The Numbers Don't Lie

A Democratic senator I can't name, who reluctantly voted for the health-care bill out of loyalty to his party and his admiration for Barack Obama, privately complained to me that the measure was political folly, in part because of the way it goes into effect: some taxes first, most benefits later, and rate hikes by insurance companies in between.

Besides that, this Democrat said, people who already have coverage will feel threatened and resentful about helping to cover the uninsured—an emotion they will sanitize for the polltakers into a concern about federal spending and debt.

On the day the president signed into law the "fix-it" addendum to the massive health-care measure, two new polls show just how fearful and skeptical Americans are about the entire enterprise.  If the numbers stay where they are—and it's not clear why they will change much between now and November—then the Democrats really are in danger of colossal losses at the polls.

I say this even though I was one of those who always said that Obama would get a bill passed—and that, politically, he personally had no choice but to get it done if he wanted to have a successful presidency. But his reputation as a can-do guy was purchased at a very high political cost.

The first week of salesmanship by the Democrats and the president hasn't done any good. According to the new Rasmussen poll, only 41 percent of Americans think the law is "good for the country," compared with 50 percent who see it as "bad for the country." Last week the ratio was 41–49 percent.  Sixty percent think the measure is "likely to increase the deficit"—also a figure unchanged from last week.

Some polling experts suggest Rasmussen's "house effect" tilts slightly conservative. But if you don't want to take Scott Rasmussen's word for it, you're not going to get much solace from Gallup, still the biggest brand in the business.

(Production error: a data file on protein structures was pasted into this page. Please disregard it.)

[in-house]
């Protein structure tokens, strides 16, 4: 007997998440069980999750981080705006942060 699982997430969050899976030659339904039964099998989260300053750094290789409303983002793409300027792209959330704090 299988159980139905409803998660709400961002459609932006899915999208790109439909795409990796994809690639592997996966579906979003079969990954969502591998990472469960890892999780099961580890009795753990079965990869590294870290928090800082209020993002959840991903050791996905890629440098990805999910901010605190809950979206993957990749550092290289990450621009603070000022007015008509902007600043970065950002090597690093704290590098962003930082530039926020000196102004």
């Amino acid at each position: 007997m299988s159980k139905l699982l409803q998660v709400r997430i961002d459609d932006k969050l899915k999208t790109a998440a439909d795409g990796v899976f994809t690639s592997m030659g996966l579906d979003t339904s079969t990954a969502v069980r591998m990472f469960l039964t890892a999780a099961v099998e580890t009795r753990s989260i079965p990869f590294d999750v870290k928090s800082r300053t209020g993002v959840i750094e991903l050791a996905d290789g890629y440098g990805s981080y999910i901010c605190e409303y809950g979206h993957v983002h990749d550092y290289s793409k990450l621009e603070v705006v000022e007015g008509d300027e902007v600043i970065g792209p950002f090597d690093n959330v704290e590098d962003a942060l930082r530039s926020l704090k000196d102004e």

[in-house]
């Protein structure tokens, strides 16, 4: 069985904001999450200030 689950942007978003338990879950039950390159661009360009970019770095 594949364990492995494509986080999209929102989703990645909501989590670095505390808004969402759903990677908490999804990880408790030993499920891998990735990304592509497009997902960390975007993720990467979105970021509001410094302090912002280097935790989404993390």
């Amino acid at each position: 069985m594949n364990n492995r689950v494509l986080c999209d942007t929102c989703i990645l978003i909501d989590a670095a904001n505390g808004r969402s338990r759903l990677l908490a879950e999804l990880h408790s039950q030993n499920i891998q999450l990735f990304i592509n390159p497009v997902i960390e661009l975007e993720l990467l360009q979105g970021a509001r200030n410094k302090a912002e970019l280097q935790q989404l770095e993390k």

In Gallup's new poll, Americans by narrow margins agree that the new health-care law will improve coverage (44–40 percent) and the "overall health of Americans" (40–35 percent).  In a way, it's astonishing that sizable minorities could disagree with those two statements, since everyone agrees the law will provide medical coverage to 32 million more Americans.

But that's where support, however ambivalent, ends. Americans think the law will harm the U.S. economy (44–34 percent), the overall quality of health care in the U.S. (55–29 percent), and the federal balance sheet (61–23 percent).

It's almost as bad when you ask voters how the law will affect them personally. There is lots of doubt and some considerable belief (or hope) that the new law won't affect them at all. But respondents who said the measure would affect them generally fear what that change would be. They think the measure would adversely affect "the health-care coverage you and your family receive" (34–24 percent); "the quality of health care you and your family receive" (35–21 percent); and the "costs you and your family pay for health care: (50–21 percent).

I know that the president and his advisers want to "pivot" to other topics—economic development, jobs, energy, and foreign policy. They're content, for now, to focus on solidifying their Democratic base. I'm sure that Obama, who plays a deep and patient game, figures that the country—including independents, who won it for him in 2008—will eventually come back, at least by 2012.

But he's dug himself a partisan hole with this big bill, and it'll be interesting to see him try to dig his way out.